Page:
Training New Minneapolis Police Recruits     

The City of Minneapolis requires more than a year of training before swearing in a new police officer.[1]

This training includes 14-16 weeks at the Minneapolis Police Academy, whose website says it is “structured as a paramilitary program” (emphasis added) with written and practical testing covering the following topics:

  • Defensive Tactics
  • Community Orientated Policing
  • Firearms
  • Defensive Driving
  • Report Writing
  • Ethics
  • Traffic Enforcement
  • Crime Scene Investigation
  • Physical Training.

After graduation from the Academy, they are promoted to Officer rank for an additional six months of Field Training with an experienced officer.

Minneapolis Commander Charles Adams, a 34-year veteran in charge of recruitment and training new recruits on community engagement, said the video of the physical restraint of George Floyd made him think “murder,” a widespread sentiment within the Department even among officers who usually urge a wait-and-see approach when colleagues are accused of wrongdoing. This incident also damaged improvements in teaching new recruits to be more accountable to communities like the predominantly black North Side where Adams grew up.

This effort includes implicit bias training, discussions of the aggressive policing tactics of the 1960s that damaged public trust in law enforcement and a simulated video of an officer talking disrespectfully to a black motorist only to learn later that she was the wife of a high-ranking police officer.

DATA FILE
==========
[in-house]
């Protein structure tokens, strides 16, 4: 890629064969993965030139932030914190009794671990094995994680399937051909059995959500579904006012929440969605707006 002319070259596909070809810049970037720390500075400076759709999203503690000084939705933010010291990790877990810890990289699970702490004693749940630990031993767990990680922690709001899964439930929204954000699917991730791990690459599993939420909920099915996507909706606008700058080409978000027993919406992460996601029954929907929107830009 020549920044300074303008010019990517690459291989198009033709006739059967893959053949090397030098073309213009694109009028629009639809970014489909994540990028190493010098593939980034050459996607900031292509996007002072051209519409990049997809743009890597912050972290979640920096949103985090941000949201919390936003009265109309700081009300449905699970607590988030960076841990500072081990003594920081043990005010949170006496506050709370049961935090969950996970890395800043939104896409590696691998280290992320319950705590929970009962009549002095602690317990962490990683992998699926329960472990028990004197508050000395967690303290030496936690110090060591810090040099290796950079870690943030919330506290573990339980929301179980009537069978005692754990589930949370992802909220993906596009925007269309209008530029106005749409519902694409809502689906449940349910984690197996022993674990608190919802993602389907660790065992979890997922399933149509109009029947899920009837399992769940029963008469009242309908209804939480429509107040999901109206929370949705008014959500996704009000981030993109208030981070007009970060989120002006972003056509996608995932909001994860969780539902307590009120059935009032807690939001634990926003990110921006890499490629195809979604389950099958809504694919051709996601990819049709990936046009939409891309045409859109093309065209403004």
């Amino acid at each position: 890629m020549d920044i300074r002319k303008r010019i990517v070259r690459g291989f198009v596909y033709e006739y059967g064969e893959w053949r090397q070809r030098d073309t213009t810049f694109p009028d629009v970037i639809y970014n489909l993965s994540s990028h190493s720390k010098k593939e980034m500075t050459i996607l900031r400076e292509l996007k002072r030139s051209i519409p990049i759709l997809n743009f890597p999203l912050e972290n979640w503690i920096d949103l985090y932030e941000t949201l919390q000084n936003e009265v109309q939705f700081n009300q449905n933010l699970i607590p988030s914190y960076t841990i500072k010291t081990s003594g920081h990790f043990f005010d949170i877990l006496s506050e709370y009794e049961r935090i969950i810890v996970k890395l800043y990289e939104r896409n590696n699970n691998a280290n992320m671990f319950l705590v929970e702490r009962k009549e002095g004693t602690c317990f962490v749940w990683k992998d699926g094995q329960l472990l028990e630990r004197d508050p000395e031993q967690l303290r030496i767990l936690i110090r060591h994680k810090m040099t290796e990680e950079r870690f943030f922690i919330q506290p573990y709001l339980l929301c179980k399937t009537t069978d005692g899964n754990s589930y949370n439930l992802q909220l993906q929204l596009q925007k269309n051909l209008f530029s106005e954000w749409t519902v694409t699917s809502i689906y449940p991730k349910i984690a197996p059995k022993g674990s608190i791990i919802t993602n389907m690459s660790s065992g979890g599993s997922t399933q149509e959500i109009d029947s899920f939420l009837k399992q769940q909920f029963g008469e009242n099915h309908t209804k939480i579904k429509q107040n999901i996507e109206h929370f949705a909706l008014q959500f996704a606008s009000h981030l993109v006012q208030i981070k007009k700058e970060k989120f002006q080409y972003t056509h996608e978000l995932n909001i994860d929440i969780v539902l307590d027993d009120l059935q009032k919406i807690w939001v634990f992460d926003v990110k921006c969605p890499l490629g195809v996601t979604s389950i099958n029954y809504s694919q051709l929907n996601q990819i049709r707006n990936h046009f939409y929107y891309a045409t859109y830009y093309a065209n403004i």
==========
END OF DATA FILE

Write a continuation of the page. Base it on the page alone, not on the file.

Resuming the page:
Nevertheless, “many of the nation’s police academies and 18,000 departments have long emphasized a warrior mentality, with officers trained for battle and equipped with the gear and weapons of modern warfare. This helps to create a warrior culture with training on firearms, self-defense and use of force.” It also “reinforces a ‘thin blue line’ police culture perpetuated in many departments by higher-ups and unions. “There’s just this constant reiteration that cops are in constant danger,” said  Randy Shrewsberry, Executive Director of the Institute for Criminal Justice Training Reform.

The Minneapolis Department last year banned warrior-style training, but its police union offers to pay for officers to receive it from outside vendors.

Andrew Arashiba, an American-Japanese citizen and a former Minneapolis police officer, is suing the City for racial and age discrimination. He has said a training officer told him not to activate his body camera at times when it was required unless he had notified other officers first and also scolded him for not using force against a drunken older man, “You missed a free slap.”

A former Minneapolis police inspector, Michael Friestleben, said the “emphasis on officer safety in training can make officers feel as though they will constantly be under attack in the streets, and that can be a barrier to developing meaningful relationships with the communities they serve.”


[1] Minneapolis Police Department, Minneapolis Police Academy; Eligon & Levin, In Minneapolis, Looking for Police Recruits Who Can Resist Warrior Culture, N.Y. Times (June 19, 2020).